Monday, November 18, 2013

FCC: A Plot to Kill Supply Management?

Is Farm Credit Canada an ally of Small Flockers and the public, helping to eliminate Supply Management?

In yesterday's Blog (Chicken Deflation) I showed  how Farm Credit Canada started in 1993 to loan more and more money, rising from 14.02% market share in 1993, to 30.2% market share in 2012.

From 1981 to 1996, the Canadian farm products increased in value faster
than the debt carried to create those products (green curve).  After 1996,
the debt charges increased faster than the increase in production value
(red curve), putting the average Canadian farm into a decline in productivity.
From 1981 to 1996, Canadian farmers were producing more and more value-added products as a percent of the outstanding debt they were carrying.  They were improving at 1.57% per year.  This means that they were improving their financial status during this period.  This means they were using borrowed money to enhance their farm.

By 1996, that all changed.

After 1996, farmers were racking up more and more debt, and the debt was increasing faster than the extra goods they were producing.  The value-added products being produced were increasing at 3.66%/yr, but the debt was increasing at 4.77%/yr. for 1981 to 2010 (all available Stats Can data).  When you ratio the product value to the debt, we learn that Canadian farmers are producing less and less on a % basis of the debt, declining at 2.86% per year.  This is obviously a growing problem that farmers will eventually have to deal with.  Farmers have overdosed on debt.

Is there a debt trafficker who helped induce farmers down this slippery slope to ruin?

Was this all FCC's fault?

It's possible that its not all FCC's fault, but it appears FCC helped enable the foolish behaviour of others.  FCC takes orders from their governmental masters.  Farmers are up to their eyeballs in debt.  As long as they can continue with their interest-only loans, and the currently low-low discount loan interest rates, the farmers can continue on their current course and speed.

However, once interest rates start to go up, or income drops (due to general economic malaise, retail price rollbacks, or otherwise), it's going to be a tough time for them.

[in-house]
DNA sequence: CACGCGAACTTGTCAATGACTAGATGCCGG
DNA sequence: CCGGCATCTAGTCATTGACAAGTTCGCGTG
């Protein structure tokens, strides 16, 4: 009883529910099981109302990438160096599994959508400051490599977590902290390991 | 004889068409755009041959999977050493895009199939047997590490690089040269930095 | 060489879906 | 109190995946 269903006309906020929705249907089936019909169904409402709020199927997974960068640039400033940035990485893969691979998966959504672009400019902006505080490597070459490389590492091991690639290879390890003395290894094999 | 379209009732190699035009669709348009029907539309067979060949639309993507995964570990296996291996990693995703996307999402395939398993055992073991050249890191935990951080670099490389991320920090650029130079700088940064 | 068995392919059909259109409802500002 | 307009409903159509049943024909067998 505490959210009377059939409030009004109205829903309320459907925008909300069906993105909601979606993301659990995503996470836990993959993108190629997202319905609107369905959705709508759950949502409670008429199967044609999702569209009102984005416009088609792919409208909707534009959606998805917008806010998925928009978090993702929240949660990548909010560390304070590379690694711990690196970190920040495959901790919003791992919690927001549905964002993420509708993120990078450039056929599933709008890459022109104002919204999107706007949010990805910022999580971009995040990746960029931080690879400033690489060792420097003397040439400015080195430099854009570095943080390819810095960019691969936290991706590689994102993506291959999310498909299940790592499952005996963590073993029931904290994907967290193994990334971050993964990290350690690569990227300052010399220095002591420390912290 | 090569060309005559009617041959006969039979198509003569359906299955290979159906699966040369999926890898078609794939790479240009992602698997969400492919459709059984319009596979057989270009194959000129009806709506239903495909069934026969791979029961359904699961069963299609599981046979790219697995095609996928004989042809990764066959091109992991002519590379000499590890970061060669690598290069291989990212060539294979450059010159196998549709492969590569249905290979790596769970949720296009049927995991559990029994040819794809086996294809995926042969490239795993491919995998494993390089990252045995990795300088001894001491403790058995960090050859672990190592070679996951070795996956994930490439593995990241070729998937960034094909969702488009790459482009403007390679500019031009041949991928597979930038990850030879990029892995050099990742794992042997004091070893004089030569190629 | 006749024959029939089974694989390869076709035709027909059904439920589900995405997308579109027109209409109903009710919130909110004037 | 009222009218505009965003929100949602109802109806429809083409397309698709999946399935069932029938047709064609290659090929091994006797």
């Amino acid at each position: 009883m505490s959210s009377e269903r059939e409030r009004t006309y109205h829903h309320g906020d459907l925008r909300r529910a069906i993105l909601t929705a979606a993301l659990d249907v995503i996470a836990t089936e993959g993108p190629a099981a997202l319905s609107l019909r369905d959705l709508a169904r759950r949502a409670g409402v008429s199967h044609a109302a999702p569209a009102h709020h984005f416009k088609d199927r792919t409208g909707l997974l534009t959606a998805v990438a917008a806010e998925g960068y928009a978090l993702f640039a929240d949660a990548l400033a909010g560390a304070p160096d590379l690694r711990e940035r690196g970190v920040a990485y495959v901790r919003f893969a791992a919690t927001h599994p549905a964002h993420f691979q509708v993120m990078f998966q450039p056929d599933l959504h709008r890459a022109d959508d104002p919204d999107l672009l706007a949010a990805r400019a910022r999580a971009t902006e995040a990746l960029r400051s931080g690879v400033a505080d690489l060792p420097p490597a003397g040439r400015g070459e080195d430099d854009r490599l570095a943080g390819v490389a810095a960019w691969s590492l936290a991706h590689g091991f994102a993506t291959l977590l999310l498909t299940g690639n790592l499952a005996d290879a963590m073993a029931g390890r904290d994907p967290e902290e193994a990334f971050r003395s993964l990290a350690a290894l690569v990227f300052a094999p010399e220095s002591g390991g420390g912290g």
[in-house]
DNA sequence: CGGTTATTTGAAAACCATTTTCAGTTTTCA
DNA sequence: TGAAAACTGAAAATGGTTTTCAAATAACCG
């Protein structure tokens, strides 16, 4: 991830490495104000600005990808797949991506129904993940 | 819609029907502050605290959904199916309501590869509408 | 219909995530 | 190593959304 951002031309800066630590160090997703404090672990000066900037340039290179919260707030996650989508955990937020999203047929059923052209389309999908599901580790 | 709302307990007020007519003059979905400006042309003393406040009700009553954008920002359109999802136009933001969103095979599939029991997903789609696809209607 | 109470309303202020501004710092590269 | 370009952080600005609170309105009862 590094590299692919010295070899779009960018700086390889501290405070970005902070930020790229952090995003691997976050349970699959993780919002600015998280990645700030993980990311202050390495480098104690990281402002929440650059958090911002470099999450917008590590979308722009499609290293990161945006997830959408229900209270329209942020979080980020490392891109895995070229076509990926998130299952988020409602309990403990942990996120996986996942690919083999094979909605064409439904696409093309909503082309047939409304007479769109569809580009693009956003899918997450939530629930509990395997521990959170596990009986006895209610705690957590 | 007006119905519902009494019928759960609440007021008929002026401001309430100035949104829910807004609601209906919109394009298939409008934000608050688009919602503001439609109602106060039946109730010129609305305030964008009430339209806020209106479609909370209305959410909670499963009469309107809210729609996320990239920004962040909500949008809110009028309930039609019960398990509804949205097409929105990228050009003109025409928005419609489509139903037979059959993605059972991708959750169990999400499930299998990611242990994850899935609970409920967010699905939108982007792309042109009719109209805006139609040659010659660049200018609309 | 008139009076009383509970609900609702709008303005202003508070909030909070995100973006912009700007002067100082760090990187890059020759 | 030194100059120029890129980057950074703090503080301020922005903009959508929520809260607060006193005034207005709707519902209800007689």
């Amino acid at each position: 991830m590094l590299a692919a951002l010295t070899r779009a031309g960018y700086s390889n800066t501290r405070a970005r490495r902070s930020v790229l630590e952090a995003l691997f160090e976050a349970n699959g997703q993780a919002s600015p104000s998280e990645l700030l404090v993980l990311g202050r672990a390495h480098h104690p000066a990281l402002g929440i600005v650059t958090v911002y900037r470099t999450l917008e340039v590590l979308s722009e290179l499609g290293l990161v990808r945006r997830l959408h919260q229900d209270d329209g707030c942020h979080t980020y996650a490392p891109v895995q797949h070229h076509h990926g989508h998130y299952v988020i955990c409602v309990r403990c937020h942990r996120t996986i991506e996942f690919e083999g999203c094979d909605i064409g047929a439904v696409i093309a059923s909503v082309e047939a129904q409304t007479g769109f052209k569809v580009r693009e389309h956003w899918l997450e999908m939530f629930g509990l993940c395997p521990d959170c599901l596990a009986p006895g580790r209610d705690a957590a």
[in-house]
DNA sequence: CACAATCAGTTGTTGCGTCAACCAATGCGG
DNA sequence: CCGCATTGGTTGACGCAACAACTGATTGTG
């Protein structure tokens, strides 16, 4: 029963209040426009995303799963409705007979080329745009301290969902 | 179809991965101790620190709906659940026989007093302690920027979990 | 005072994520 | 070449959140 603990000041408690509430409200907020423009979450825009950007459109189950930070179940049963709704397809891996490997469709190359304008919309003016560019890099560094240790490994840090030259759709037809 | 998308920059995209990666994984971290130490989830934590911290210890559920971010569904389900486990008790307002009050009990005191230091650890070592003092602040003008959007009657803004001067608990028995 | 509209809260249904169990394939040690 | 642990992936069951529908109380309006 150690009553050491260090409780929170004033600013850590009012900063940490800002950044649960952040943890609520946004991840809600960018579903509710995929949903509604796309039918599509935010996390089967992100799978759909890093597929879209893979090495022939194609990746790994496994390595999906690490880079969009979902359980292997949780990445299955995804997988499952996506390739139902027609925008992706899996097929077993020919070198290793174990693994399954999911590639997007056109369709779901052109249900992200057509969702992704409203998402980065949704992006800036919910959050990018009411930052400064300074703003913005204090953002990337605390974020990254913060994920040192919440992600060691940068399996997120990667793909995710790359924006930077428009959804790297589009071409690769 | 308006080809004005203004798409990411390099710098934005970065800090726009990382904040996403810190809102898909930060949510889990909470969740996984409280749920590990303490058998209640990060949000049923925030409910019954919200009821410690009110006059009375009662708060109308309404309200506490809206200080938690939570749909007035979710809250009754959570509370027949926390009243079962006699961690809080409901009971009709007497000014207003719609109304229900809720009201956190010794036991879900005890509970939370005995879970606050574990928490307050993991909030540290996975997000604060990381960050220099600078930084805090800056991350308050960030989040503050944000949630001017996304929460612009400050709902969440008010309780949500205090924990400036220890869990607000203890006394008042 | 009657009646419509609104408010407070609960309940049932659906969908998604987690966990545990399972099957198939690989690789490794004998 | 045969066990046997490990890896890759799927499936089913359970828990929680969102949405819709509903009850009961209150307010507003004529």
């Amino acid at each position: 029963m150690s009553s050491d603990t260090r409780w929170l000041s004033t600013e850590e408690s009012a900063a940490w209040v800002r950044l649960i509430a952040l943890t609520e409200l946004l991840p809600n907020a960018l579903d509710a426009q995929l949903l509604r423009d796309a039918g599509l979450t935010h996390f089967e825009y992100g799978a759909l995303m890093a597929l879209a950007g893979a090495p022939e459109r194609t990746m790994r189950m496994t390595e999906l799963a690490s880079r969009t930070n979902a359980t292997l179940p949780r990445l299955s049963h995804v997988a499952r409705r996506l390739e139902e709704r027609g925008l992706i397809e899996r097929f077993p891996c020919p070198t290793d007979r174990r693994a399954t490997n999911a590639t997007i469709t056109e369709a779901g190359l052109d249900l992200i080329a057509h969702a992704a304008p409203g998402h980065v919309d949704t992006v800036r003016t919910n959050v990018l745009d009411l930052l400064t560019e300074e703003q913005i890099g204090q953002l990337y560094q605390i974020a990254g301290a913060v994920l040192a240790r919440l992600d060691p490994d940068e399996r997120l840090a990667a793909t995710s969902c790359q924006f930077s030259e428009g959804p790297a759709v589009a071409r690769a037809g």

It is unknown which agriculture sector is holding most of the debt, but I'm sure many of the SM farmers have used their quota as a mirage of capital asset that they have pledged as collateral.  As times get tougher and tougher, loan losses will mount.  Government, press, or the public will scream, loan files will be tightened, additional collateral will be sought rather than the quota, and #ChickenMafia and #EggMafia will have to ante-up, or their loans will be called.

If you're a farmer with a revolving term loan from FCC, you'd better read your loan fine print to see all the wonderful things FCC can do to you.

If you are one of these farmers, I would appreciate hearing from you so we can learn first-hand about the fine details of the farm debt situation in your region.  Leave  a comment below, or send me an email.

Once FCC has fixed their loan book with additional personal guarantees, collateral, hypothecation, and other financial wizardry, all the risk will sit on the farmer's shoulders.  These greedy or naive farmers will have to wade through the swamps of economic troubles while carrying FCC on their shoulders.

Thanks, FCC.

2013/11/25:   More on FCC

No comments:

Post a Comment

Off-topic commercial spam that's posted so as to help sell your wares will be deleted.

On-topic comments, where you behave yourself and play nicely, will remain posted; whether they are pro or con. Everybody needs to fully understand all points of view so that we can find a solution that encompasses everybody's concerns. Give it your best shot.

If you decide to post, your posting becomes part of the public record, and SFPFC has full rights to use it (or not) in any reasonable manner or medium that suits our purposes.

Before posting, please proofread, and correct as necessary. If you subsequently discover a need to fix your previous posting, make an additional posting that refers to the original posting, then set the record straight.